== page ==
In the 22-page memorandum in opposition to the temporary restraining order filed by the Minnesota Attorney General’s Office last week, attorney Vincent J. Fahnlander asked a judge to deny the state’s request for a temporary restraining order.
The Minnesota Attorney General’s Office filed a lawsuit against Plainview Wellness Center and its owner, Brandon Reiter, on Nov. 24.
RELATED: Minnesota Attorney General’s Office files lawsuit against Plainview fitness center
The lawsuit alleged that Reiter’s fitness center is violating Gov. Tim Walz’s Executive Order 20-99 — which ordered that fitness centers and other places of entertainment close, and that bars and restaurants suspend indoor service, for four weeks — by remaining open past when the order went into effect.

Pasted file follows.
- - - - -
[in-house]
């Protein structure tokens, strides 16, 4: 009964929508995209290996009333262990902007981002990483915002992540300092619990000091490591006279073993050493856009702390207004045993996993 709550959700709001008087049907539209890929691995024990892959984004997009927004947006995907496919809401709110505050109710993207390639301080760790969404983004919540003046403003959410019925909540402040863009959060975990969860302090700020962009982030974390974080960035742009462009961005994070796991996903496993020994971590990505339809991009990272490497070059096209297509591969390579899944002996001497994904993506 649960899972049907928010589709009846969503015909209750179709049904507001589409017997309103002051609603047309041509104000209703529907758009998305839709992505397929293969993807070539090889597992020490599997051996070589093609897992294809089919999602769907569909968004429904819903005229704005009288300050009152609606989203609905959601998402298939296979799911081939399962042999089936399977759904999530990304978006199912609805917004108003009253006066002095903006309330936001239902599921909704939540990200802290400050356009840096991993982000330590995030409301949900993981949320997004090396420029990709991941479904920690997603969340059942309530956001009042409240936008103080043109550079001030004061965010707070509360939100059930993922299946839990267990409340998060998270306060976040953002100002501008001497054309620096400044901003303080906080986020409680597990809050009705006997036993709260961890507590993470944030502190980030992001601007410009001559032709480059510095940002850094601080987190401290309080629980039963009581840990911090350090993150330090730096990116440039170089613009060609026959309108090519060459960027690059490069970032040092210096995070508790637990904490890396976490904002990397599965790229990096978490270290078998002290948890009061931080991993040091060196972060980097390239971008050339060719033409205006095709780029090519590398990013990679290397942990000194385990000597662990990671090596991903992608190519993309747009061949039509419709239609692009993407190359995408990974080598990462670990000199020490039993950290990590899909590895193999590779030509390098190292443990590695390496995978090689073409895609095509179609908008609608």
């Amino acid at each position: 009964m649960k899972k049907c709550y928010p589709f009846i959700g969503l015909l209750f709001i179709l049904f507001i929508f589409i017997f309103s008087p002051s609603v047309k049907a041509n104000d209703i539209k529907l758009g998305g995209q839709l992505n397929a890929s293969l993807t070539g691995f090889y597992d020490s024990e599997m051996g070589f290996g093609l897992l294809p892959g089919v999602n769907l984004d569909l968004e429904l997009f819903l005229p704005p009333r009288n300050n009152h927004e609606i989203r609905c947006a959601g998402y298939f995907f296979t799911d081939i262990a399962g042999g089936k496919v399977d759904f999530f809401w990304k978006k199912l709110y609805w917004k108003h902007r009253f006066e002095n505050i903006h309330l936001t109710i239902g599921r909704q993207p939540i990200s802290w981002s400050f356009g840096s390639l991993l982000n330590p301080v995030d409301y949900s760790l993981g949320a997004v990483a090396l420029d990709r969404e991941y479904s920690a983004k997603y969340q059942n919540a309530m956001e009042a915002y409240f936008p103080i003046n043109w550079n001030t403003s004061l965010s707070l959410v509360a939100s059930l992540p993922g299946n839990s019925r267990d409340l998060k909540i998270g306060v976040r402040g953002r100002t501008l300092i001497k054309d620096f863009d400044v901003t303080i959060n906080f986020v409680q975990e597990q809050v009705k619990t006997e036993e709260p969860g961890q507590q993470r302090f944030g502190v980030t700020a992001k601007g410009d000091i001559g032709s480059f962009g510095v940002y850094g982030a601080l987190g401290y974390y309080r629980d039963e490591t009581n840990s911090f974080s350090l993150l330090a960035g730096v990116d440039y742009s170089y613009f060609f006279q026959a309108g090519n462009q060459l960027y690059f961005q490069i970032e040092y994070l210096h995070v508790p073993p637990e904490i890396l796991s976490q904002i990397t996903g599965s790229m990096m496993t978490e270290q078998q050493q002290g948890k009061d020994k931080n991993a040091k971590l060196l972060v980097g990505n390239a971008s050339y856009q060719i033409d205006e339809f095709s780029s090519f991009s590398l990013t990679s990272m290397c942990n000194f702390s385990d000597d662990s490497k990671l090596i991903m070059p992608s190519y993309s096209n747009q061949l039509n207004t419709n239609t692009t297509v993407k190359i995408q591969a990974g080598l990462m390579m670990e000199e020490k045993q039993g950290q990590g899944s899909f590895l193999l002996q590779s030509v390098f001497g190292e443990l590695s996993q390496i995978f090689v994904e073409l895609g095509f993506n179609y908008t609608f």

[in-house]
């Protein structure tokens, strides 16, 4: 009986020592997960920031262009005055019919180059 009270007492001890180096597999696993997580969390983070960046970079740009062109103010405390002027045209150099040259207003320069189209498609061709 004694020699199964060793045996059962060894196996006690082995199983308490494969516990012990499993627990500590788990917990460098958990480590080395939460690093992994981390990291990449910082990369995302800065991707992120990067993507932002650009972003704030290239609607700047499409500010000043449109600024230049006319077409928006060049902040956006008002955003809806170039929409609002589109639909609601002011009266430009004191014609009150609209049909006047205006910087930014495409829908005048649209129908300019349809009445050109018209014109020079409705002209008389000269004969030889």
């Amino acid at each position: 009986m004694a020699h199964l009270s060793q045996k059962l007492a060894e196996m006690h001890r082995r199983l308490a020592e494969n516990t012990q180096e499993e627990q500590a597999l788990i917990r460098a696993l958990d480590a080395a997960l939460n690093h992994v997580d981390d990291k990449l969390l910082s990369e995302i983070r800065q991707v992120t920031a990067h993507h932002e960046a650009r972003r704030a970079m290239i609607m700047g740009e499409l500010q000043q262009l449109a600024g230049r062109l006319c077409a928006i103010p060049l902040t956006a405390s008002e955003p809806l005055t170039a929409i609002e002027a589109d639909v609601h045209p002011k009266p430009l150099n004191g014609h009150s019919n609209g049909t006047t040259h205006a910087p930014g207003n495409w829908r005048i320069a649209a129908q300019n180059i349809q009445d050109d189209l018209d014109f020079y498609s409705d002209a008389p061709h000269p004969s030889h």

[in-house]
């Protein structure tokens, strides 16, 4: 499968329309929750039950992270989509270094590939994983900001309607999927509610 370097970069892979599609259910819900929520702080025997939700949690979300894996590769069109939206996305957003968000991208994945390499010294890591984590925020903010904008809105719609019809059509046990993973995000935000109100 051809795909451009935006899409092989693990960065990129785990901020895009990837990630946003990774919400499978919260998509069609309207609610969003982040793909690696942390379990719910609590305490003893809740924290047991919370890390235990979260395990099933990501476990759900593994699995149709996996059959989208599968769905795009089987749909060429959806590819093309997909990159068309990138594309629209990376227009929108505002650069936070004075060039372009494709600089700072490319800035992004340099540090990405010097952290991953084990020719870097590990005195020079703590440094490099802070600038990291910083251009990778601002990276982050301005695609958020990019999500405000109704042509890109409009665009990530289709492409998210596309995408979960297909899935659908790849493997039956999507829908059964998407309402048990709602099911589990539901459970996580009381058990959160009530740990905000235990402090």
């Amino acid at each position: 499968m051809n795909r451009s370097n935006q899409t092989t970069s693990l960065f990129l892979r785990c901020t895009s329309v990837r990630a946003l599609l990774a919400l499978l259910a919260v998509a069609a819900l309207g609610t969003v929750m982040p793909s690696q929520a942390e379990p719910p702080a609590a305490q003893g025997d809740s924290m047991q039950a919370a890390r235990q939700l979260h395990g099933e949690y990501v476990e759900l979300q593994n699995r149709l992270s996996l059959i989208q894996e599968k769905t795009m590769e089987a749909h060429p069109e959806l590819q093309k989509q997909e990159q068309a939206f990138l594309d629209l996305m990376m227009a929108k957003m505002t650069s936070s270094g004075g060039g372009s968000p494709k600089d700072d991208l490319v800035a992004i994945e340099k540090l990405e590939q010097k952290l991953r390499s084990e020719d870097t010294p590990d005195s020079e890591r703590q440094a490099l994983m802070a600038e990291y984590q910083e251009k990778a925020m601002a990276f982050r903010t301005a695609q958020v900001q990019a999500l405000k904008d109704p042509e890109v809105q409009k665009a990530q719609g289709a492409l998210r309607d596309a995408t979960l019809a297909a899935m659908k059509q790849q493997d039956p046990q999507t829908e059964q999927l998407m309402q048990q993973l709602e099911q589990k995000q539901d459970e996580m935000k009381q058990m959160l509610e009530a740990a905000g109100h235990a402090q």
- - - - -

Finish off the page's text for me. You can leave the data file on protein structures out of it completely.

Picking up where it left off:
Plainview Fitness Center has been in business since 2013. Earlier this year, Reiter reopened his gym on May 1, which was in defiance of the initial stay-at-home order.
“Rather than close again, Reiter choses to keep PWC open with even more safety protocols in place than the big box stores and other opened businesses are using,” the filing reads. “Mr. Reiter believes it is discrimination for the Executive Orders to close his small business, while large businesses, with frequent more and more close contact by shoppers, remain open.”
Arguing against the state’s request for a temporary restraining order, Fahnlander says the state’s argument that gyms and health clubs are a significant source of outbreaks has been “debunked.”
According to the AG’s filing, the Minnesota Department of Health’s contact-tracing investigations have shown that apart from long-term care settings, gyms are among the settings most frequently associated with COVID-19 outbreaks in the state. MDH has traced 49 outbreaks and 750 cases of COVID-19 to gyms in the state.